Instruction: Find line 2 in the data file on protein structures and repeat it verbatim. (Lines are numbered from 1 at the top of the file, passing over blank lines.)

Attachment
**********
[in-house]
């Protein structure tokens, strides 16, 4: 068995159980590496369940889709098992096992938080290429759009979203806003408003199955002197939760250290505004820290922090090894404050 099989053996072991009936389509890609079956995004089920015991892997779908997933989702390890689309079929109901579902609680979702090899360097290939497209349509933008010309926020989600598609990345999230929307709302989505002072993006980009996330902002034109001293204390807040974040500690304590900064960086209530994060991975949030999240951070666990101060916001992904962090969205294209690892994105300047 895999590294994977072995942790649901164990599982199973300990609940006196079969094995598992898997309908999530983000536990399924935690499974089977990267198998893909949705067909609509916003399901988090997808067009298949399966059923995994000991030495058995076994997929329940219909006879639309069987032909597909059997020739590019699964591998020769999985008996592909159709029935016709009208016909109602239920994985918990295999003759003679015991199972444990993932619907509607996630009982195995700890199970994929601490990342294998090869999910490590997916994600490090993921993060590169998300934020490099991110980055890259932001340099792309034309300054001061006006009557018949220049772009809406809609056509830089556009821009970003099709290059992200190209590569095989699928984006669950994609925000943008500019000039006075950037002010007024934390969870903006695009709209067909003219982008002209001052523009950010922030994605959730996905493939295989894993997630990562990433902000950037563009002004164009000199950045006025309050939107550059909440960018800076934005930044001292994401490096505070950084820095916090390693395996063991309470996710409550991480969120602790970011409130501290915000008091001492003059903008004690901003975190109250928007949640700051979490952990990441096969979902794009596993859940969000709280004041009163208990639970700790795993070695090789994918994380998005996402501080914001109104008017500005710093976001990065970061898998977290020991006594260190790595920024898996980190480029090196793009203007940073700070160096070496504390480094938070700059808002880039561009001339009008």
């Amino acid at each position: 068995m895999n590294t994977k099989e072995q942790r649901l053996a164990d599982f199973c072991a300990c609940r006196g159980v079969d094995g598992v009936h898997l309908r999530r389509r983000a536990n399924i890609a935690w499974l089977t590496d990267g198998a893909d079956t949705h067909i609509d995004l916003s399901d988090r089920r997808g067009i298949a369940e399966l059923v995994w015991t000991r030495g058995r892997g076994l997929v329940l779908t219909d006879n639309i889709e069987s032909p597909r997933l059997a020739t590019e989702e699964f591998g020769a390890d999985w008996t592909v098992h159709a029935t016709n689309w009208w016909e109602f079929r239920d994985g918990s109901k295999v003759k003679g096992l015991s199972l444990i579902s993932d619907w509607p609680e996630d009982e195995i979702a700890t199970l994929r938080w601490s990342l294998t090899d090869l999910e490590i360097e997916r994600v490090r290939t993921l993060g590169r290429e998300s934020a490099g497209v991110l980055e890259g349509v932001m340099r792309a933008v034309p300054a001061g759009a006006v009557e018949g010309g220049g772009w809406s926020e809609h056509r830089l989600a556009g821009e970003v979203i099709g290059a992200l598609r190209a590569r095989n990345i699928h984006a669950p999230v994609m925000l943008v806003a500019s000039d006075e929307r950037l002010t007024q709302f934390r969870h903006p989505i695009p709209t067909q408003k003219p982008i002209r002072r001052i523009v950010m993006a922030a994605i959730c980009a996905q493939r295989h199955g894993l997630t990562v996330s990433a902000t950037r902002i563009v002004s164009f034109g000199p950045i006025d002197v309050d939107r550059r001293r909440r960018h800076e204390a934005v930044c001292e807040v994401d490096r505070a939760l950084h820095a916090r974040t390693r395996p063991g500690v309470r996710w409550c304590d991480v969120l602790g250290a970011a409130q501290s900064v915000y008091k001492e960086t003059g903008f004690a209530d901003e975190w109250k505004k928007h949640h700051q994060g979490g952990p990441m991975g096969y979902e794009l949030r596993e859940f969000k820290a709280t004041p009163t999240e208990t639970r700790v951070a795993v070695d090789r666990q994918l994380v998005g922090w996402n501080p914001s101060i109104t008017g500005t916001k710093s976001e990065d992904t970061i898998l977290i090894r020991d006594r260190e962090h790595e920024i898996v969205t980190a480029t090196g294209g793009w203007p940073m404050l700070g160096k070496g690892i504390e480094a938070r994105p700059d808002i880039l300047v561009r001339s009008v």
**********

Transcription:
């Protein structure tokens, strides 16, 4: 068995159980590496369940889709098992096992938080290429759009979203806003408003199955002197939760250290505004820290922090090894404050 099989053996072991009936389509890609079956995004089920015991892997779908997933989702390890689309079929109901579902609680979702090899360097290939497209349509933008010309926020989600598609990345999230929307709302989505002072993006980009996330902002034109001293204390807040974040500690304590900064960086209530994060991975949030999240951070666990101060916001992904962090969205294209690892994105300047 895999590294994977072995942790649901164990599982199973300990609940006196079969094995598992898997309908999530983000536990399924935690499974089977990267198998893909949705067909609509916003399901988090997808067009298949399966059923995994000991030495058995076994997929329940219909006879639309069987032909597909059997020739590019699964591998020769999985008996592909159709029935016709009208016909109602239920994985918990295999003759003679015991199972444990993932619907509607996630009982195995700890199970994929601490990342294998090869999910490590997916994600490090993921993060590169998300934020490099991110980055890259932001340099792309034309300054001061006006009557018949220049772009809406809609056509830089556009821009970003099709290059992200190209590569095989699928984006669950994609925000943008500019000039006075950037002010007024934390969870903006695009709209067909003219982008002209001052523009950010922030994605959730996905493939295989894993997630990562990433902000950037563009002004164009000199950045006025309050939107550059909440960018800076934005930044001292994401490096505070950084820095916090390693395996063991309470996710409550991480969120602790970011409130501290915000008091001492003059903008004690901003975190109250928007949640700051979490952990990441096969979902794009596993859940969000709280004041009163208990639970700790795993070695090789994918994380998005996402501080914001109104008017500005710093976001990065970061898998977290020991006594260190790595920024898996980190480029090196793009203007940073700070160096070496504390480094938070700059808002880039561009001339009008």